Before you buy check out these two bikes:

    http://www.litespeed.com/html/unicoi.htm

    http://www.litespeed.com/html/tsali.htm

    Good Luck,
    Arjai


  8. #8
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    IS Titanium really that good????

    I've been using aluminum and carbon the whole time on my MTB, and I've heard a friend whose actually quite experienced in bikes that Titanium is not really that good. Although it is light, it's quite fragile- it bends out of shape in a small number of collisions... Aluminum may be heavier, but definitely sturdier. However, the welding marks on a Titanium frame are undeniably more good-looking. If you're using a road bike, I guess Titanium would be ok. However, if you're riding an MTB, it's probably not a very wise decision.

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    titanium mining is HORRIBLE for the environment. So if this is of concern to you then perhaps the later 3 choices would be best. I like steel. a bontrager or kona or jamis frame. my $.02

  10. #10
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    good

    Well I reckon that Titanium would be good if you had that sort of money - but I have only ever owned steel MTB's because in my opinion they are far more resilliant and cheaper and they give a smoother ride. If it breaks you can always weld it back together as well.

  11. #11
    BIKE MECHANIC king koeller's Avatar
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    Steel.
    true temper, Reynolds, Tange, Columbus,
    How can you go wrong? Chrom moly,4130, double butted, nova chrome,tig welded or filet brazed(lugged)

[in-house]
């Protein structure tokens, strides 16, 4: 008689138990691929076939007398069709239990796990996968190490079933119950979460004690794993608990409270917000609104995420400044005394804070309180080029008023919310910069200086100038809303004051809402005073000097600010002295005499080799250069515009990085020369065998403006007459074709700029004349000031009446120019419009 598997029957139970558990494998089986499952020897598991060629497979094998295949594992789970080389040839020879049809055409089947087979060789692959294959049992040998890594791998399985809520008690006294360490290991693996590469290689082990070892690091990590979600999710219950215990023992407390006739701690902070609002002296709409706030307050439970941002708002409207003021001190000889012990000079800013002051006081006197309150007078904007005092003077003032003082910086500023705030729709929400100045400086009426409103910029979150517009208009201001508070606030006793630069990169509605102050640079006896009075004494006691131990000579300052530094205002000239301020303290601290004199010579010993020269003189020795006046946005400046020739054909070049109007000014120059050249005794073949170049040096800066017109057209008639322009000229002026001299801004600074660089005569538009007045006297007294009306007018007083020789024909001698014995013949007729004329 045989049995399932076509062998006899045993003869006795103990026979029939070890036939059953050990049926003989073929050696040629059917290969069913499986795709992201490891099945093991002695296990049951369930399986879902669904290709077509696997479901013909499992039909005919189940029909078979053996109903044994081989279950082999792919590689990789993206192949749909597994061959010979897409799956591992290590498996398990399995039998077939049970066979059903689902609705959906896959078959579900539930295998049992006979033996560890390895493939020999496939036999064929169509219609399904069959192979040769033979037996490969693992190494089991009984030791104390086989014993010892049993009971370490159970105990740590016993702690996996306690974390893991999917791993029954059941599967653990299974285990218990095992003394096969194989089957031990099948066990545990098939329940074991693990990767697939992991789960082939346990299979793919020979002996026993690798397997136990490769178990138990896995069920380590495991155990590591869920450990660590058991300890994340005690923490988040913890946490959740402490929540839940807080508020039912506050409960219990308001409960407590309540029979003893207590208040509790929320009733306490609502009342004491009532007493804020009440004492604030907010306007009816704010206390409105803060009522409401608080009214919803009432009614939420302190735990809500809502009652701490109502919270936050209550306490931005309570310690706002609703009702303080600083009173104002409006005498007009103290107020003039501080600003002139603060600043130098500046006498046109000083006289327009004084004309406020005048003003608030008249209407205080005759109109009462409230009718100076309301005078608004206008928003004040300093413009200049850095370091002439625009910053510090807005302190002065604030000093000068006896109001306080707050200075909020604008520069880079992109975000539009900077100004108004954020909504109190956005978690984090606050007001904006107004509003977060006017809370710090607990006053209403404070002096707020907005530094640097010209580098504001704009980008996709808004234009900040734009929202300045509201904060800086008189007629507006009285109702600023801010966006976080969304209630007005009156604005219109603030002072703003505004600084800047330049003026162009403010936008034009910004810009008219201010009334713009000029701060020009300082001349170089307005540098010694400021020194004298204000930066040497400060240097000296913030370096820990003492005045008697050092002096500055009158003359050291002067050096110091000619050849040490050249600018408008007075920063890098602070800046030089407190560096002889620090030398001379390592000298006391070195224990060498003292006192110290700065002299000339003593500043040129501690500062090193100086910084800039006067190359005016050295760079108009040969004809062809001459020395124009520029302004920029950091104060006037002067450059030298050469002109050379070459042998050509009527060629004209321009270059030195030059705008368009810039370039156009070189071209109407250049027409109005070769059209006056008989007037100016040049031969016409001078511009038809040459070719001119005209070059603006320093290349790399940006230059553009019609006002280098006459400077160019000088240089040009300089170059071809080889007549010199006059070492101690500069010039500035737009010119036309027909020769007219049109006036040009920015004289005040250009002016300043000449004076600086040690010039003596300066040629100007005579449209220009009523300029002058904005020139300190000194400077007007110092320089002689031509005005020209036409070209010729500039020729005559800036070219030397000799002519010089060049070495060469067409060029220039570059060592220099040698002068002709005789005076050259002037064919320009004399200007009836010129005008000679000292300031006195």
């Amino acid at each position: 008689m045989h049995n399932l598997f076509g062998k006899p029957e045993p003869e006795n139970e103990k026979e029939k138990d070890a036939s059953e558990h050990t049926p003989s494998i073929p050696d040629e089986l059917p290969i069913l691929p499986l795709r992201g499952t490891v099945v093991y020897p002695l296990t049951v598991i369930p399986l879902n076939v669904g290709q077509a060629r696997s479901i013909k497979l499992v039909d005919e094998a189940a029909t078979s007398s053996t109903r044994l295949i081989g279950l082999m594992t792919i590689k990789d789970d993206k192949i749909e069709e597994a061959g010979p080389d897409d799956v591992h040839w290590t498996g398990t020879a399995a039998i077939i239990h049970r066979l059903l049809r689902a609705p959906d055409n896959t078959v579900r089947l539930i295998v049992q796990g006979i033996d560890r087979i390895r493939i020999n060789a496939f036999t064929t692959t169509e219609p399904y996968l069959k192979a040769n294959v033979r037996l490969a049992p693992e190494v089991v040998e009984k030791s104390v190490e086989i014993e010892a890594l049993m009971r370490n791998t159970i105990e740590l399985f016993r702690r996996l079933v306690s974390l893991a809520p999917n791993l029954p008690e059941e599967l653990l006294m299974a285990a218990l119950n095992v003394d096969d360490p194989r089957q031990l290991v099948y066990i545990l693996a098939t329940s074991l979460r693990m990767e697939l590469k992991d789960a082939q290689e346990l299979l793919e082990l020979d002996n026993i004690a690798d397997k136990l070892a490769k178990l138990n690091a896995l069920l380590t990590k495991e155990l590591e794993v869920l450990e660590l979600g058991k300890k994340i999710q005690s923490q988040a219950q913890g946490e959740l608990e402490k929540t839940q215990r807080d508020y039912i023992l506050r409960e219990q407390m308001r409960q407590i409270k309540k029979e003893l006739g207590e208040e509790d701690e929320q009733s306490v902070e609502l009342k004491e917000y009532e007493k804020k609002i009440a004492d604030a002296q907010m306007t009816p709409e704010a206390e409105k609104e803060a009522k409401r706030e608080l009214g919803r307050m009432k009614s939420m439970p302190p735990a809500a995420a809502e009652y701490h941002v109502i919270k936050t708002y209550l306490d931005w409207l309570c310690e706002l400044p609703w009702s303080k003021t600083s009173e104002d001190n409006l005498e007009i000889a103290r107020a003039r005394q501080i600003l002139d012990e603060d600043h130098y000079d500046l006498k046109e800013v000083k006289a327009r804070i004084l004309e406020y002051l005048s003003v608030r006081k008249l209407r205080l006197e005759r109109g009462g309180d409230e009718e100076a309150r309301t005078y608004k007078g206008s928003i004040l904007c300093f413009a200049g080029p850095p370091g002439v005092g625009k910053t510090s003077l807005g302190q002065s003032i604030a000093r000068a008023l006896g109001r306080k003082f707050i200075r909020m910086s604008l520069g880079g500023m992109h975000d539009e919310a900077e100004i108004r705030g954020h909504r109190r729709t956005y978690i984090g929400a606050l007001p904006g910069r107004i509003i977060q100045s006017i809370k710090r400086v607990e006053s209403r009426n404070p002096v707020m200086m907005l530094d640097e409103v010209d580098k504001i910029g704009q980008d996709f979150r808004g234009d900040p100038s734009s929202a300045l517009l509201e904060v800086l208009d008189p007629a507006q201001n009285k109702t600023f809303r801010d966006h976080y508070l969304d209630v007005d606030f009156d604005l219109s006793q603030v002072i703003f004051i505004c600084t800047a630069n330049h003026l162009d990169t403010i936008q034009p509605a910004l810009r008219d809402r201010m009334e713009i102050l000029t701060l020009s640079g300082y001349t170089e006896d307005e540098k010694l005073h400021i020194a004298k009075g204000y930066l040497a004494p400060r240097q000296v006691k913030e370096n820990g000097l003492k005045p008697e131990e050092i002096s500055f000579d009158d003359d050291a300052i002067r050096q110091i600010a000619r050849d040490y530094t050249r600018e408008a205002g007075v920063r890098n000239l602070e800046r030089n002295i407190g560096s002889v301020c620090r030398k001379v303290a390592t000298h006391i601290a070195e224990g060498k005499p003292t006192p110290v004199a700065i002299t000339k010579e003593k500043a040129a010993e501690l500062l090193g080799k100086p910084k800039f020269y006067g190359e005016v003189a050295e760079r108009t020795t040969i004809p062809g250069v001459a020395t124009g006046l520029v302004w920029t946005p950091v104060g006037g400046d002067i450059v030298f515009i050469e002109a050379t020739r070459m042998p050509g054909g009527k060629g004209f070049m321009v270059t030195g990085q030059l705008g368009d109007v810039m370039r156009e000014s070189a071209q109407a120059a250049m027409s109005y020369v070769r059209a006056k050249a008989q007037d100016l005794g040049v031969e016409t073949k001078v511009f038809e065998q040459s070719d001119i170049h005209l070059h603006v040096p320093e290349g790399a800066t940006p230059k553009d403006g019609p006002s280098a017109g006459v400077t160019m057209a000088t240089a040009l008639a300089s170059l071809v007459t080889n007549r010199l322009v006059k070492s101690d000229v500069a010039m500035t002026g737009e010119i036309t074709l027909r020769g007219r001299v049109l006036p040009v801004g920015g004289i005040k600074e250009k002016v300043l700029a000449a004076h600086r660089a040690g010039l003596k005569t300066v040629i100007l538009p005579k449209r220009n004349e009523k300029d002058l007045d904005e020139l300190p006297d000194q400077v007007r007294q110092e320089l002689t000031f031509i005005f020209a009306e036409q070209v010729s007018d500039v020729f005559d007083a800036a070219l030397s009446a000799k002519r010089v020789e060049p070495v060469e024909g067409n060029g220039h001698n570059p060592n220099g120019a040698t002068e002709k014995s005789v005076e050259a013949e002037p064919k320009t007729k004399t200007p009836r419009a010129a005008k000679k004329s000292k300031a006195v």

Reynolds 501, 520, 531, 753 ect...it just doesn't get any better...
    1976 Centurion Super Lemans 23"C-T Double butted chrome-moly Nervex style lugs Campy NR Wright Leather fiamme red label tubular rims Metallic silver, 1984-BCA 21.5"c-t Tange double butted lugged Shimano bio-pace Leather Brooks B-17 Champion Standard honey Black w Red head tube Lugged frame, 1986 FOCUS 22"c-t Tange double butted lugged Suntour XC Sport Sugino VP triple Dia-Compe Canti's Brooks B-17 Champion Standard, Trek Elance 400D 1986 Reynolds 531 Full Shimano SIS Black metallic silver

  12. #12
    Svr
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    It's the question that can't be answered. The best frame material? Tell us what the best religion is first.

    10+ years in the bicycle industry as a wrench and service manager has exposed me to broken frames made of steel, aluminum, carbon fiber composite and titanium. They all suck. How's that for an answer?

    Good design is paramount. Great frames can be made of any material.

  13. #13
    Too Much Crazy C Law's Avatar
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    Quote Originally Posted by Svr
    They all suck. How's that for an answer?

    Good design is paramount. Great frames can be made of any material.
    I like that answer

  14. #14
    Banned. Jason222's Avatar
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    What's with opening a 6 year old thread?

  15. #15
    barnfullagts
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    Quote Originally Posted by cooldude
    Well I reckon that Titanium would be good if you had that sort of money - but I have only ever owned steel MTB's because in my opinion they are far more resilliant and cheaper and they give a smoother ride. If it breaks you can always weld it back together as well.
    Ti is in fact far more resilient than steel. You need to ride Ti to appreciate its resilience. I have a Ti mountain bike and steel road bike currently and I am buying a Ti road bike this week. At 45 I need something that is a little more forgiving.